Army ants can not only build makeshift bridges by weaving themselves together, but a recent study states they can modify these crossings as necessary.

Anyone who has ever seen of these types of nature films knows…

…the aggressive army ant famously rolls through its environment en masse, swarming over the terrain by linking together (and eating creatures unfortunate enough to get in the way). However, as revealed in the October 19 paper, ”Army ants dynamically adjust living bridges in response to a cost–benefit trade-off,” published in the journal Proceedings of the National Academy of Sciences, the ants are well-aware of where these linked crossings are needed, what’s happening around, and when it’s time to break up the links.

The researchers believe that this discovery could be used in the development of swarm robotics for exploratory and rescue operations. By following the methods used by these particular ants, algorithms could be devised to control swarms of robots to behave in similar, efficient fashion. “Bridges provide a shortcut for foraging ants…we show that bridge location represents…potential implications for human engineered self-assembling systems.”

The team of researchers — a group that includes members from the New Jersey Institute of Technology (Newark, New Jersey), Princeton University (Princeton, New Jersey), George Washington University (Washington DC), Harvard University (Cambridge, Massachusetts), and University of Konstanz (Konstanz, Germany) — observed the bridges could be constructed and disassembled in seconds, or change position in response to happenings in the nearby environment. The duration of these crossings is determined by the ants, as insects in the structure gage the decrease in rate of use by fellow ants. “Our field experiments show that the ants continuously modify their bridges, such that these structures lengthen, widen, and change position in response to traffic levels and environmental geometry,” the piece reads.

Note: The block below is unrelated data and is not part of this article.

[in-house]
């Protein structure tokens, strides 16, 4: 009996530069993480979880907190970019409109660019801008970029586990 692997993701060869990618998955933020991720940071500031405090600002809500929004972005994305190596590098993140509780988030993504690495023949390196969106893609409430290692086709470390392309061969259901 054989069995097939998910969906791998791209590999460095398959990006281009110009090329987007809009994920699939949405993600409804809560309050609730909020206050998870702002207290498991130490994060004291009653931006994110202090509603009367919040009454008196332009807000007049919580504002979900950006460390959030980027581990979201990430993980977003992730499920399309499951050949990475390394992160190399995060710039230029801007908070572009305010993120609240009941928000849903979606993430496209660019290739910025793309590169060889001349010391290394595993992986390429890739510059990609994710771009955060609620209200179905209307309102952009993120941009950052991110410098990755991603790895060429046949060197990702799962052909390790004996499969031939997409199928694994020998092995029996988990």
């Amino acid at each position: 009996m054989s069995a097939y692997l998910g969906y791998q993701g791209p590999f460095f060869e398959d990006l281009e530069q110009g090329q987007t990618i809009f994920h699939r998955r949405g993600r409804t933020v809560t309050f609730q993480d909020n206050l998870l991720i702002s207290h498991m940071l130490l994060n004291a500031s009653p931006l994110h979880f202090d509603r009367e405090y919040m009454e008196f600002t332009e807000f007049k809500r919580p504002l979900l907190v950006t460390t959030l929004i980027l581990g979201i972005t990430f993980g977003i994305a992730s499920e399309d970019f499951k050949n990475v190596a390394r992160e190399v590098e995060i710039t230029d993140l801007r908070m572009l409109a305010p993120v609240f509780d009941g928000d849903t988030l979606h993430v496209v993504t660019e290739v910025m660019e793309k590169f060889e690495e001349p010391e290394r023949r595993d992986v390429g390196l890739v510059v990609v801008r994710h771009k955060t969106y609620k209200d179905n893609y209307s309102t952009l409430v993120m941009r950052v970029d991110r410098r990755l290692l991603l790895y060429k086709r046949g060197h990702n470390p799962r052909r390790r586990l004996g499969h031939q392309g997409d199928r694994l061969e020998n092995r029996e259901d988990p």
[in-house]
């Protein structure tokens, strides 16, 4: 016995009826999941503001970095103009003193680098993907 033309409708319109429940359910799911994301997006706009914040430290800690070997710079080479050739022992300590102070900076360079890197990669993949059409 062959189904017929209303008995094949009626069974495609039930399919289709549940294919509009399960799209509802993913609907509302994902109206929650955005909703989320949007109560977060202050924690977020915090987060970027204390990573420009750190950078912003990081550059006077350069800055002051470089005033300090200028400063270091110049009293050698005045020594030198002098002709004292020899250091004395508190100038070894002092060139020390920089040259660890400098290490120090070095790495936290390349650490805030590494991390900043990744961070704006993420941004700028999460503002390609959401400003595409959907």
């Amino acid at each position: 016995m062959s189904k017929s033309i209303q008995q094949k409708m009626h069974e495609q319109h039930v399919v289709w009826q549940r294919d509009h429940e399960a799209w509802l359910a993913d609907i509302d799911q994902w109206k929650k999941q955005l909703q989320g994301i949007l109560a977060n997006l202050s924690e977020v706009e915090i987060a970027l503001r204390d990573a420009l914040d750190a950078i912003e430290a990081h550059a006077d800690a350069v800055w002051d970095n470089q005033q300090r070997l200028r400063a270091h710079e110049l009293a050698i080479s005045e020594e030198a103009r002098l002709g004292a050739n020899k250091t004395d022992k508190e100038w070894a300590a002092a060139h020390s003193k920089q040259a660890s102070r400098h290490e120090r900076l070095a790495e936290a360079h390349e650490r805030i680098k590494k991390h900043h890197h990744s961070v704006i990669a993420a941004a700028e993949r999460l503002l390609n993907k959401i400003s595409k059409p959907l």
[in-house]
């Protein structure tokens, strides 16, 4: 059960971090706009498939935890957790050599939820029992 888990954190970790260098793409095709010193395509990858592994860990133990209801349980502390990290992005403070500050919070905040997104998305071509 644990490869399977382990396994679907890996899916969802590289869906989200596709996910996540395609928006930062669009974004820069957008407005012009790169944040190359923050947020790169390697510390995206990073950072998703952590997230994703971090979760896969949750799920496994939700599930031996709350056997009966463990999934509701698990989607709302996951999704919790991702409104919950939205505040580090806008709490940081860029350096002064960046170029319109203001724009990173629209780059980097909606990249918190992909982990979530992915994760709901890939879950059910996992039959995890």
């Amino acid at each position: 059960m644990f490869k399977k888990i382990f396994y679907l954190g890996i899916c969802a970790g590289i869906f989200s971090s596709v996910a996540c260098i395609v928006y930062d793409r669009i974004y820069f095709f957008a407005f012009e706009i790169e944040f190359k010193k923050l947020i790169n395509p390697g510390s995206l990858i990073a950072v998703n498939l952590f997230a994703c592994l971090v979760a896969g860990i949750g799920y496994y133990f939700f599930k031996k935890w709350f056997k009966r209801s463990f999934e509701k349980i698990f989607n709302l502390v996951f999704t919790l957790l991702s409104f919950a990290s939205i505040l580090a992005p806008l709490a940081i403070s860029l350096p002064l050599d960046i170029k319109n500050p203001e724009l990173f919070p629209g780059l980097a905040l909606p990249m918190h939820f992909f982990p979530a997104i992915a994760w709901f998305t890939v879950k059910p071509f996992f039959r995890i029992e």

It was believed, prior to the study, that these ant structures were mostly fixed in duration. However, the researchers found that “the final position of the structure depended on the intensity of the traffic and the extent of path deviation and was influenced by a cost–benefit trade-off at the colony level, where the benefit of increased foraging trail efficiency was balanced by the cost of removing workers from the foraging pool to form the structure.”

In other words, much like Kenny Rogers sang, these ants “know when to hold ‘em, and know when to fold ‘em.”

According to a quote from co-researcher Dr. Christopher Reid (Department of Biological Sciences, New Jersey Institute of Technology) given to Phys.org, “Artificial systems made of independent robots operating via the same principles as the army ants could build large-scale structures as needed…such swarms could accomplish remarkable tasks, such as creating bridges to navigate complex terrain, plugs to repair structural breaches, or supports to [stabilize] a failing structure.

Here’s an idea of the current capability of swarm robotics: